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Cheap Flicks: Guy and Madeline on a Park Bench

by on July 2, 2011
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Not every filmmaker has the deep pockets and A-list roster of Michael Bay, and not every filmmaker needs it. Many of the most beautiful and effective movies were made on a shoestring by those who weren’t in it for the paycheck but rather the message they could unleash on the world. Recently, thanks to the recommendation of a coworker and fellow film fanatic, I discovered a hidden treasure of a DVD: Damien Chazelle’s 2009 jazz musical “Guy and Madeline on a Park Bench.”

Remember how “Once” was technically a musical, but didn’t seem like it? There were no giant production numbers, no overdubbed vocals, no obvious lip-synching. The story was simple, the characters naturalistic, the songs organic. Granted, the protagonists were musicians, but their lyrics reflected their situations and relationships better than spoken words ever could. They weren’t always happy with their lives, but they were surrounded by music and that made day-to-day struggles a bit more bearable.

“Guy and Madeline on a Park Bench” is a lot like “Once,” only there’s also tap dancing. And it takes some talented filmmaking to make tap dancing seem off-the-cuff.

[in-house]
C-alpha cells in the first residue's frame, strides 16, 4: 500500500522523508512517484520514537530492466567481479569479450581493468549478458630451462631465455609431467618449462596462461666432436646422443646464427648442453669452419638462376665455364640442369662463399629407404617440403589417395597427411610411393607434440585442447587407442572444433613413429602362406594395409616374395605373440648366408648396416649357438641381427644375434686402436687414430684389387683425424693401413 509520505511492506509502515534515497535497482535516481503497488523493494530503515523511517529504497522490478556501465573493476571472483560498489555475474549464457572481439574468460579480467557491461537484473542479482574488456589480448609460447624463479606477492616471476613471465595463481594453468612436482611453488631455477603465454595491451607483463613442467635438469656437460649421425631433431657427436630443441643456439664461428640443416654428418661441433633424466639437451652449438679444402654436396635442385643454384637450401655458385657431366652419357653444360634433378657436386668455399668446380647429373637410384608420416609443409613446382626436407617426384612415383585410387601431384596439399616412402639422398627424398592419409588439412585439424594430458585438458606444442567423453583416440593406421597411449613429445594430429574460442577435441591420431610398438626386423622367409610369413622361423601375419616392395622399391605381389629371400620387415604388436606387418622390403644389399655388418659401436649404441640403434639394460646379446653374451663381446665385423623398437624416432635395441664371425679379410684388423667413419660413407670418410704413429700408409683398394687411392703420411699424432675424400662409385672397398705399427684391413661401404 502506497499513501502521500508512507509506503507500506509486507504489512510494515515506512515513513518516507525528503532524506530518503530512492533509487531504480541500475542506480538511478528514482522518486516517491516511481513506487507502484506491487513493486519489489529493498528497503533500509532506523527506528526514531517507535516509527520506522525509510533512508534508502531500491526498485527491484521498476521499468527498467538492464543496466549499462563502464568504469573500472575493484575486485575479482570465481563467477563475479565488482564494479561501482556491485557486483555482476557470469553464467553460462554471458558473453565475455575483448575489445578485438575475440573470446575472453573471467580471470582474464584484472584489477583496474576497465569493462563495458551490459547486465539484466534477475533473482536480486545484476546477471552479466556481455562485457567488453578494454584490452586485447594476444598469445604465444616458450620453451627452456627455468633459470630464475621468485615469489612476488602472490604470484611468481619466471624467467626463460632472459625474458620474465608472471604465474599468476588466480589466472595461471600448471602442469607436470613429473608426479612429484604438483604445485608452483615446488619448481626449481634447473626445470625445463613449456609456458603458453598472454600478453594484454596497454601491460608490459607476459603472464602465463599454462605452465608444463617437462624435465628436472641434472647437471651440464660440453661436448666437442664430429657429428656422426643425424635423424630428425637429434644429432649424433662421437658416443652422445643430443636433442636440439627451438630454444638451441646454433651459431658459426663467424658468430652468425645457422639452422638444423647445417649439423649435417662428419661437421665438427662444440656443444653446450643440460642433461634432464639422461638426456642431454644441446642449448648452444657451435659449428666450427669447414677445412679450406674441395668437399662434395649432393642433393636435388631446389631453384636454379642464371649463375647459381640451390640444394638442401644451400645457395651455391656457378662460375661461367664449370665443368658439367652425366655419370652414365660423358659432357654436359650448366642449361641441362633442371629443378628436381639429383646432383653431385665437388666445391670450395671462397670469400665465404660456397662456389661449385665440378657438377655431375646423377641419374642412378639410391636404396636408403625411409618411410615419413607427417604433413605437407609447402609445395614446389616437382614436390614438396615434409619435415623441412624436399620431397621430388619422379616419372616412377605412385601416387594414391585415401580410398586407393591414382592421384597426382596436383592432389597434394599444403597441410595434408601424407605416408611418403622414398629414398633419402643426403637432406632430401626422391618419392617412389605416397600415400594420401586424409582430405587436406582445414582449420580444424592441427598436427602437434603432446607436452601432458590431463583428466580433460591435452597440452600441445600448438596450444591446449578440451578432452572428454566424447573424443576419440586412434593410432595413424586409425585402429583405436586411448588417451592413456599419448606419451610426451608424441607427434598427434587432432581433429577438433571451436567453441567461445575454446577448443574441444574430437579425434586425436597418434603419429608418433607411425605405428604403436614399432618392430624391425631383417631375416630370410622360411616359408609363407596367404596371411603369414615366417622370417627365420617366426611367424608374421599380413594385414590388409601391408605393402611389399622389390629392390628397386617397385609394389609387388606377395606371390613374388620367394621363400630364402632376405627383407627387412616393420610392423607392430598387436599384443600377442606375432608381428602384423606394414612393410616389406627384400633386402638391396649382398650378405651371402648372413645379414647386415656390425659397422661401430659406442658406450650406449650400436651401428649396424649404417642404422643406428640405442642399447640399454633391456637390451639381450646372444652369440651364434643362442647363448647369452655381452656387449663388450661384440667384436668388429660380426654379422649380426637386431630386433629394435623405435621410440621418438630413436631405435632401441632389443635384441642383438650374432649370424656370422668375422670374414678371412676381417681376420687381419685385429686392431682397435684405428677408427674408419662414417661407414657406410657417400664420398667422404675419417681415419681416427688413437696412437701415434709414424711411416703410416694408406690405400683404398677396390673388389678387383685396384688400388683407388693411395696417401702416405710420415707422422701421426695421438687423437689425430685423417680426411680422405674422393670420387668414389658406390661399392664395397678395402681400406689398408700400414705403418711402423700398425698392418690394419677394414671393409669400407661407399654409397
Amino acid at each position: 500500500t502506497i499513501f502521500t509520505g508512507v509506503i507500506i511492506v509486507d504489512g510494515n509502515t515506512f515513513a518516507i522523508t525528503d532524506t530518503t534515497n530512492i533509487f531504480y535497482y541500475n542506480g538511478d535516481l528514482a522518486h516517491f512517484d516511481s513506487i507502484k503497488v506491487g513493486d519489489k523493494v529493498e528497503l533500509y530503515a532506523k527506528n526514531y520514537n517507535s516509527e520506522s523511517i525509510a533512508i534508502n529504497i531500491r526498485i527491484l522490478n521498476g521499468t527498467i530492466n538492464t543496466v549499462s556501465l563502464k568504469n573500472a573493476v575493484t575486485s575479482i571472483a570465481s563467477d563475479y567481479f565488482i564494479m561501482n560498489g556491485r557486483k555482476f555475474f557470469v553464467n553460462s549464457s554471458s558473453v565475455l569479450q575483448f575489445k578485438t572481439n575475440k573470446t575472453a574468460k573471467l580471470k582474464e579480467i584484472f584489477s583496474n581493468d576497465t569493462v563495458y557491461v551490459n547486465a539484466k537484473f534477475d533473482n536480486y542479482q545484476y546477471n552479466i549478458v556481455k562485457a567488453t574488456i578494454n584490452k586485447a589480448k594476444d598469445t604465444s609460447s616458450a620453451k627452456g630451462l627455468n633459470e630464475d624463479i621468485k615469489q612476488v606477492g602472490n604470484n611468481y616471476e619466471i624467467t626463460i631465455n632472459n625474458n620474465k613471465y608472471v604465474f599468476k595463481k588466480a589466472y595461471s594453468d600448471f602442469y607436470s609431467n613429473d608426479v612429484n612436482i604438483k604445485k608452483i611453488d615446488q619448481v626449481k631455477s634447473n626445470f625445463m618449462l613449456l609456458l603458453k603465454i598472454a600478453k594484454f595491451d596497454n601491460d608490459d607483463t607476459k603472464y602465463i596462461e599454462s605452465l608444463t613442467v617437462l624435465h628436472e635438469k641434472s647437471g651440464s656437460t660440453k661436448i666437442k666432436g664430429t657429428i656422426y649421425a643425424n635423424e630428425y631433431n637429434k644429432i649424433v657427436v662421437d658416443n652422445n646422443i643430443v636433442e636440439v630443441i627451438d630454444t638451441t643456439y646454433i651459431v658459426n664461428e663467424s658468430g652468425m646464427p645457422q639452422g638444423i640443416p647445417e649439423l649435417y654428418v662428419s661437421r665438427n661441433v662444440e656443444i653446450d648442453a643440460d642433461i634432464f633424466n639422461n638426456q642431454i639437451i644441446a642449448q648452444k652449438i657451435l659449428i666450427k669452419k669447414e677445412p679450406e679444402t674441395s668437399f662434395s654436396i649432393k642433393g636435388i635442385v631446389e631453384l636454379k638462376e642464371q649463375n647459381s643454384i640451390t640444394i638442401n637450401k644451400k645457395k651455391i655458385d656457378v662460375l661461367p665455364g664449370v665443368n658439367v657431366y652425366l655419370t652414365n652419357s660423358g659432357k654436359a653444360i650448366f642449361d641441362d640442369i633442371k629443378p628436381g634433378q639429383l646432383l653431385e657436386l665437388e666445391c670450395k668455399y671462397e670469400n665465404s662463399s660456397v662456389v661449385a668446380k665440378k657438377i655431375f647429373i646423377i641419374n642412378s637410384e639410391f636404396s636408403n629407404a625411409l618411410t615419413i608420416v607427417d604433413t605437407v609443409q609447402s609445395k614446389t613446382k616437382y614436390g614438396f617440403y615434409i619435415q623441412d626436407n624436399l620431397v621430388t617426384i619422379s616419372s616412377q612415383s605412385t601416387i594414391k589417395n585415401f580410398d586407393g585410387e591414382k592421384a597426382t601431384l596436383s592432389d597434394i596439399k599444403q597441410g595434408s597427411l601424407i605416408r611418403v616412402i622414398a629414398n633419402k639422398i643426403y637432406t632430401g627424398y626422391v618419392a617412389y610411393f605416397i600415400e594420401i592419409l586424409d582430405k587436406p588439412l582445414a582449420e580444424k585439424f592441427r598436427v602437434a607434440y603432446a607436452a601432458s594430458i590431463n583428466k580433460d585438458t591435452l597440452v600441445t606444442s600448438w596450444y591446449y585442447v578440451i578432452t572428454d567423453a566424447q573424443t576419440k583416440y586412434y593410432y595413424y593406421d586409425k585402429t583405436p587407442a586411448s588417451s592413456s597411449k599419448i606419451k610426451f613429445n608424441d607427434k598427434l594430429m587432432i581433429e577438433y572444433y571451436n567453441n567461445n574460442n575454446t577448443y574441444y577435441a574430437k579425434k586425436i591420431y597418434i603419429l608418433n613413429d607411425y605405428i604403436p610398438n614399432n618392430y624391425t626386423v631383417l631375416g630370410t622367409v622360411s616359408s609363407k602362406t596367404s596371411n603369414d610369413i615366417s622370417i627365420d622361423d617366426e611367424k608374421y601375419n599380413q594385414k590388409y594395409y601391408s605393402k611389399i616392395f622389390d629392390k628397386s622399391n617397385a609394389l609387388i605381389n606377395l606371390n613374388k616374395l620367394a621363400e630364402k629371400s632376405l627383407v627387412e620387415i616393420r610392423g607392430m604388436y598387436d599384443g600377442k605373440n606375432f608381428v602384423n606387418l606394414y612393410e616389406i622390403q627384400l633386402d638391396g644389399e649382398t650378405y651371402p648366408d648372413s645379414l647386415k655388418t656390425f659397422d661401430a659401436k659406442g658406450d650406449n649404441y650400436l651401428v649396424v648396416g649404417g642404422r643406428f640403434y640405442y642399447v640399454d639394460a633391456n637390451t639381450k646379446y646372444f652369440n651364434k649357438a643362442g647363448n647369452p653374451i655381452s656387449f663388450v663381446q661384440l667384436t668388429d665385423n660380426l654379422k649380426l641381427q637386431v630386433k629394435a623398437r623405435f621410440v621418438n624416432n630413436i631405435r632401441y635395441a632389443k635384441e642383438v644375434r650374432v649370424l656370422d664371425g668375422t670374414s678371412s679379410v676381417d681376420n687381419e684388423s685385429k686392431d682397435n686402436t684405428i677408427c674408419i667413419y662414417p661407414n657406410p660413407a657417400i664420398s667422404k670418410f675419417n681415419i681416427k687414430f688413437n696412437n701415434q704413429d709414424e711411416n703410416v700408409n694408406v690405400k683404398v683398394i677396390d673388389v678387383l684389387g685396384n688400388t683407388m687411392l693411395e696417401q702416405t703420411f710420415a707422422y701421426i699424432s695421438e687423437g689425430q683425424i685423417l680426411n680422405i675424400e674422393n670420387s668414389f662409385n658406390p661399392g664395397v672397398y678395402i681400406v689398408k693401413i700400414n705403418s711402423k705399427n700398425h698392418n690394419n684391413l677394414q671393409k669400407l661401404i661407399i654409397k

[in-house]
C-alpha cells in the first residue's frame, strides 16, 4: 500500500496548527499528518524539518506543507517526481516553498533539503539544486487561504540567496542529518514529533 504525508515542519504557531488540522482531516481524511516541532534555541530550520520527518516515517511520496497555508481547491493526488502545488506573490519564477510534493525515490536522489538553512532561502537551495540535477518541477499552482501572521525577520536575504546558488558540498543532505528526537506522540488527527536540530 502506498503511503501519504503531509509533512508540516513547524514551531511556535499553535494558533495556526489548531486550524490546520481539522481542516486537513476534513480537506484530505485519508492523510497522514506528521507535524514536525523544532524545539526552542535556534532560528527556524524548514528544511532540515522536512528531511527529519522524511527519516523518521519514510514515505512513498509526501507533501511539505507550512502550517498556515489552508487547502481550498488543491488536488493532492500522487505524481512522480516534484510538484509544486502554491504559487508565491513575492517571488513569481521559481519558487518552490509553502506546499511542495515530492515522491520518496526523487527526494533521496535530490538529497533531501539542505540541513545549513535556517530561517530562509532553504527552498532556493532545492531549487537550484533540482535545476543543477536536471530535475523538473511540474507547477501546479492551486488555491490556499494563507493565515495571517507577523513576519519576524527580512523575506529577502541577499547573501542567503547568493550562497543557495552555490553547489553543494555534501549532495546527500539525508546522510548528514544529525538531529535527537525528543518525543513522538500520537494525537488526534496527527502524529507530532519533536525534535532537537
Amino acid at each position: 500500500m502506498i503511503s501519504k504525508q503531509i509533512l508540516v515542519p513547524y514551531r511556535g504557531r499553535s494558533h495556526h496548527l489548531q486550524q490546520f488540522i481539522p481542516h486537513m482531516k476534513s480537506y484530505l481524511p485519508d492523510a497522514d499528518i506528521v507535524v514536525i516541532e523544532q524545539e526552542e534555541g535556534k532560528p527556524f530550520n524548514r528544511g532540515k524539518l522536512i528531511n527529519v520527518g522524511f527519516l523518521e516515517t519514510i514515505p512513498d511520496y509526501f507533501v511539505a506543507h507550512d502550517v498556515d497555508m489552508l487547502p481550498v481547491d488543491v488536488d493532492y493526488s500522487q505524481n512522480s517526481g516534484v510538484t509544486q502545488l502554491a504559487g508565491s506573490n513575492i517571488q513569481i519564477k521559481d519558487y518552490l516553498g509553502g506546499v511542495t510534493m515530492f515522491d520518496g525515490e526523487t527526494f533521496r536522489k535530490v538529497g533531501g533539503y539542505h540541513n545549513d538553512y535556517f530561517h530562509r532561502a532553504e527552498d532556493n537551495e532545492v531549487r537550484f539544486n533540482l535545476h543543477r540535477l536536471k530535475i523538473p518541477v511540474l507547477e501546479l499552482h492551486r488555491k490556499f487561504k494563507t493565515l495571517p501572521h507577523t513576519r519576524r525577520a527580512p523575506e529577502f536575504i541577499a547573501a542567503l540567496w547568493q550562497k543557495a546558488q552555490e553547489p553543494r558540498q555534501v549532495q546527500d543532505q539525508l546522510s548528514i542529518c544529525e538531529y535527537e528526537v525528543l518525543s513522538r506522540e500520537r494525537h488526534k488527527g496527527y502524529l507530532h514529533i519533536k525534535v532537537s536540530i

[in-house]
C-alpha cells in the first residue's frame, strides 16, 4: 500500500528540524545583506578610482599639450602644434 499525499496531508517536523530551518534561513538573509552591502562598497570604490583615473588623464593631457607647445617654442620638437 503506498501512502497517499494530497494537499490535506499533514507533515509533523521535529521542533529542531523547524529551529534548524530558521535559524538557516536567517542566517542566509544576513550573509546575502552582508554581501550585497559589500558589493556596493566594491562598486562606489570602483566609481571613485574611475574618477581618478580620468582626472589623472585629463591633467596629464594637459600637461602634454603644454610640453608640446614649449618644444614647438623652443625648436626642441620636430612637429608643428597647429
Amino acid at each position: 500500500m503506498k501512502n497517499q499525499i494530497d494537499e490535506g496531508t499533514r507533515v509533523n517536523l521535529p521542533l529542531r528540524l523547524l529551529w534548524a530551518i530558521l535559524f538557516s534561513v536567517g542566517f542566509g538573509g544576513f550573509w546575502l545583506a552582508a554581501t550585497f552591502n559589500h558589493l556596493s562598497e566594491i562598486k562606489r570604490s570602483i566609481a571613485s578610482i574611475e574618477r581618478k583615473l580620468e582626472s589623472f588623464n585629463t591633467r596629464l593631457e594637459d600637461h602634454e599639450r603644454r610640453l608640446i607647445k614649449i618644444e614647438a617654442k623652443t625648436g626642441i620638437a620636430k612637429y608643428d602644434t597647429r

At first glance, the film’s plot isn’t complicated: Guy (Jason Palmer) plays jazz trumpet and Madeline (Desiree Garcia) is a grad student. They’re together, until they’re not. Guy gets another girlfriend, Madeline looks to change her environment entirely. But is it really over between them? No one is sure, including Guy’s new girlfriend, Madeline’s landlords, and Guy and Madeline themselves.

Pretty straightforward, right? Except not really. Because as anyone who’s ever dated anyone else knows, there are often lingering feelings. Regret. Memories good and bad. Wondering if you did the right thing by leaving, or being left, without a fight. And what better way to work all this out than trumpeting and tapping?

Oh, and the entire movie is shot in black and white with a handheld camera. Before you roll your eyes at the pretension, let me assure you it works. The black and white brings to mind MGM musicals of old, and the handheld adds an earthy quality. The musical numbers aren’t slick and polished. They project happiness, but also nostalgia, gloom, desperation. And, lastly, optimism.

Granted, the world would be a louder place if we lived in a musical. However, I wouldn’t mind living inside “Guy and Madeline on a Park Bench.” Everyone looks better in black and white and sounds better warbling about the time they kissed a boy in the park. Even the depths of heartbreak sound lovelier in song.

“Guy and Madeline on a Park Bench” may not be at your local Redbox, but it’s worth the hunt. See what an innovative filmmaker can do with a few dollars and a musical dream.

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